In Quest of an Elegant Writing Style
© Laraine Anne Barker
What makes one writer's style "elegant" and another's merely functional (Philip Pullman's description of Rowling's writing style) or just plain dull? (Look for Warriors of Alavna by N M Browne for a good example of dull writing.)
I think it's a combination of many things, but basically it all comes down to something few of us enjoy: sheer hard work. Following are my thoughts on the subject:
1. Always use exactly the right word rather than an approximation.
2. Use only as many words as are needed to tell your story.
3. Avoid cliches, except when a cliche is exactly what you need.
4. Don't use colloquialisms, except in dialogue (where appropriate). For example, the word "gotten" (so often used by Americans) is extremely inelegant, especially in narrative. I'm personally not fond of "got" either and use it only when I have no choice.
5. Avoid unnecessarily long words when a short one will do.
6. Vary the length of your sentences. If you write for the very young, this might not be possible, but even middle-grade readers should be able handle a sentence that covers more than strictly one idea. Blocks of sentences of similar length create a choppy effect.
7. Use strong words rather than weak. (See my list on http://lbarker.orcon.net.nz/redundancies.html.) As well as avoiding weak words, instead of writing that your character ran, how about something more evocative? For instance, if you write that he pelted down the path, your readers will be able to hear the thud of his footsteps. The same goes for when someone is moving slowly. They could amble, wander, saunter, stroll, even creep or stalk if the situation was appropriate. Other ways of walking could be tramp, stomp, hike, march, stride.
8. Avoid strings of monosyllabic words that create a bumpy effect. ("We set off down the track to the lake").
9. Don't use more than two sentences in a row that start with the same word. Readers DO notice--if only subconsciously.
10. Avoid too many consecutive paragraphs starting with the same word. It looks unattractive on the page, for a start.
11. Vary the length of paragraphs. If writing for middle-grade readers and younger, also keep paragraphs reasonably short. Paragraphs that cover a whole page, or even half a page, can be daunting.
12. Don't fall into the trap of using alternatives to "said", unless the word is a legitimate substitute--shouted, whispered, yelled, for instance--and not a noise, such as grunt, sigh. For middle-grade readers and above, some action pointing to the speaker can be an effective substitute, as long as it isn't there only to avoid using said.
13. Follow the rules of good grammar--at least MOST of the time.
14. Break the rules of strictly good grammar (for instance, by using an incomplete sentence, or a sentence starting with a conjunction, such as "and" or "but") to create the right effect. The examples below are all from The Stones Are Hatching by Geraldine McCaughrean:
a. Example of incomplete sentence use:
"... the exquisite smoothness of the pebble in his hand made him look at it afresh--at its mottled whiteness. One silent minim. An egg."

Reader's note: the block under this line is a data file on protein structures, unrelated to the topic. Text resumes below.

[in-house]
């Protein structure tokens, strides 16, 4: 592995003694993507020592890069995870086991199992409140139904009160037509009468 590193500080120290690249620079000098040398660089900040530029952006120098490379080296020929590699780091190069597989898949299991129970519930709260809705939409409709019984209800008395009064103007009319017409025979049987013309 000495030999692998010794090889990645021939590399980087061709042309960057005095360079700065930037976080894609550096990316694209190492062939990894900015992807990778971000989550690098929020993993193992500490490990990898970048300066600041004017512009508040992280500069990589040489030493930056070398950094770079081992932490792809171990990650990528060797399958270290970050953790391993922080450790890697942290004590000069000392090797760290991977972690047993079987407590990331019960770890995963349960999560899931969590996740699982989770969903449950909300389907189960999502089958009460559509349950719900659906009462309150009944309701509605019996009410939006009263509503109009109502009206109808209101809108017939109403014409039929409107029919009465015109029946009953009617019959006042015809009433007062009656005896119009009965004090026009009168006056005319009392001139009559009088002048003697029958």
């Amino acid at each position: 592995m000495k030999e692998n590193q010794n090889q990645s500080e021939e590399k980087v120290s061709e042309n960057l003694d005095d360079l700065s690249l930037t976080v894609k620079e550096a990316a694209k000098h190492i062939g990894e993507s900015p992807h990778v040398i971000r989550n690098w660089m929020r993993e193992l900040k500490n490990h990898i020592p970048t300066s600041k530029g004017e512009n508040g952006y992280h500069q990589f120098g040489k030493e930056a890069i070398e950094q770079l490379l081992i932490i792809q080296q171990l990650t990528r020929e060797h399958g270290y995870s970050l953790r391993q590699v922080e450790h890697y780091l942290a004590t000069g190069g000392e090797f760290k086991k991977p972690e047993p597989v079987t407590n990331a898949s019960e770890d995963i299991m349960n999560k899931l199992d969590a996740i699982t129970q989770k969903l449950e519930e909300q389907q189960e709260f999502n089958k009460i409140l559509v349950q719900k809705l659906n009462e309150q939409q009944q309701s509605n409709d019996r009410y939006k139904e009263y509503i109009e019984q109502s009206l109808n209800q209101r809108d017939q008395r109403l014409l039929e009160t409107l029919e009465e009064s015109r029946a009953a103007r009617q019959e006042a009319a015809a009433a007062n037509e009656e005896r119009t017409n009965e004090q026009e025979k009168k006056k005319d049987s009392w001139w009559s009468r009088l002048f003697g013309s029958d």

b. Examples of starting a sentence with a conjunction, for effect:
"How was this raiding of nests any better than Sweeney plucking songbirds out of the air and prising open their chests? And Sweeney had cause."
He mistook the glint for the shine of animal eyes watching him. But it was simply the Faeries' Golconda, their treasure hoard."
In the second example, by using a full stop instead of a comma, McCaughrean places emphasis on the fact that the glint was only the Faeries' Golconda. Phelim's discovery would be nowhere near as effective if the two sentences were joined.
15. Don't end a sentence with a preposition if at all possible. However, if any rewrite you try makes the sentence clumsy or pompous, don't worry too much about it; just return to your original sentence. Whatever pedantic so-called experts on creative writing may say, pompous or clumsy-sounding narrative just to avoid ending a sentence with a preposition is far from acceptable. Winston Churchill, when criticised for this fault in a document, is reported to have demonstrated the point by replying, "It is an accusation up with which I will not put." Or something similar.
16. Avoid run-on sentences. For instance, "My mum's not all that bad, she's just stricter than most mothers" would work better with a semi-colon instead of a comma. Sometimes a full stop is more appropriate.
17. Study the work of writers who are noted for their elegant style.
Obviously there's a lot more to elegant prose than the above. I'll be adding more suggestions to this list as they occur to me. The updates will be available at http://lbarker.orcon.net.nz/elegant.html.
© L A Barker Enterprises
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Laraine Anne Barker writes fantasy for young people. Visit her web site at http://lbarker.orcon.net.nz Fantasy for Children & Young Adults for FREE stories and novel excerpts. Sign up for the NOVELLA OF THE MONTH CLUB, absolutely FREE!
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